“Although we still use the three systems we have traditionally used (alarm, access control and CCTV) these days with continual development and integration into third party devices we find ourselves being more of a technology company rather than just an electronic security company,” he said.

One of the biggest changes has been the development of closed circuit television (CCTV) to not only protect premises from external threats, but also as a way of enhancing a business’s workplace health and safety systems.

“Now we all know the primary purpose of CCTV is to capture and record images, but for business owners there are now added benefits to these systems,” Mr Hinton said. 

“Occupational health and safety (OH&S) has become a major part of business practice over the last decade. CCTV systems can help business owners not only manage their staff, but have footage should an incident occur, limiting their liability.

“Cameras are now helping many sectors of society,” Mr Hinton said. “CCTV images are helping police in their investigations and councils are implementing street schemes using wireless mesh networks to help keep our streets safe.”

Another fascinating use of CCTV is in tracking and managing customer flows and behaviour, obtaining data about customer buying patterns which has never been available before.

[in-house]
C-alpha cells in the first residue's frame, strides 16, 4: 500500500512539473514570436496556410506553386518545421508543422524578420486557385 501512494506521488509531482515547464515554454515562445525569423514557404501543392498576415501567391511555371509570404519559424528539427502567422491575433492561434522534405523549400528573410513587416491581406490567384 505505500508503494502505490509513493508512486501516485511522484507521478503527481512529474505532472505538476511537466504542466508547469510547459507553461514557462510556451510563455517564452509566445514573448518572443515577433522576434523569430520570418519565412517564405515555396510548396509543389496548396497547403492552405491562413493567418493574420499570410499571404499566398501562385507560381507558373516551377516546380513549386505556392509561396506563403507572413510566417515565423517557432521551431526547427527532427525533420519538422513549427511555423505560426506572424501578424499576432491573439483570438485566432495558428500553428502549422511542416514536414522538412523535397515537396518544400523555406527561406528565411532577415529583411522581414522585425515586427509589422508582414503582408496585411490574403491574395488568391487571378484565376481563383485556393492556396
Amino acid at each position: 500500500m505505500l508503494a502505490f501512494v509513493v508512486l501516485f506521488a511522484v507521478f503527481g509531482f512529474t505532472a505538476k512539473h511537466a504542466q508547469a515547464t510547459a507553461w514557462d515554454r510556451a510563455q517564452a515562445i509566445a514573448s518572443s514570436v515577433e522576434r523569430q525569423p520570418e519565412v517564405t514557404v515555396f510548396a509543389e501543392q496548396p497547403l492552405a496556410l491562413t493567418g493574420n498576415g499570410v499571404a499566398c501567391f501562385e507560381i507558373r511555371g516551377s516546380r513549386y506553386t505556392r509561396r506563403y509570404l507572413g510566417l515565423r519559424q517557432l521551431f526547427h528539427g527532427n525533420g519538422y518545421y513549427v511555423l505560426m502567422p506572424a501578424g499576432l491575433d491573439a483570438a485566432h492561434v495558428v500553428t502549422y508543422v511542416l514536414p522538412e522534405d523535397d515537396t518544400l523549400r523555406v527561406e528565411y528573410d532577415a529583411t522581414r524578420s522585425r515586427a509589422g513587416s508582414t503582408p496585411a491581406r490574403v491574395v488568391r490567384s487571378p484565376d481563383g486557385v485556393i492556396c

“Retail stores are using people counting to see how many people come into their store and heat mapping to see where they spend their time while in store,” Mr Hinton said. “All of this helps the marketing departments in terms of store set up and product placement.

“Thermal cameras are being used for anything from wide area perimeter protection, fire detection, plant management, employee management to horse care in stables.”

Although the primary function of business security systems remains, there are increasing variations on how access and alarm technologies can be applied to benefit businesses in other ways – even to help save money.

“These systems are now integrated and can be used as a very powerful platform to manage and secure business premises,” Mr Hinton said. “Utility costs keep going up and up.

“If your alarm system is on, that means there is nobody in your building. So why would you leave your lighting, air conditioning and non-essential power on or leave it up to your employees to switch them off?

“With third party integration we can simply turn off all these system when the alarm is turned on. In the event of an alarm we can switch on lighting to further deter intruders.”

Mr Hinton said access control could also be used to track employees and restrict their movements.

“And we can also download this information into payroll systems,” Mr Hinton said.

“Science fiction movies used to show finger print and retinal scanners opening doors … and people would sit there and imagine the day that these would become science fact. That day is today.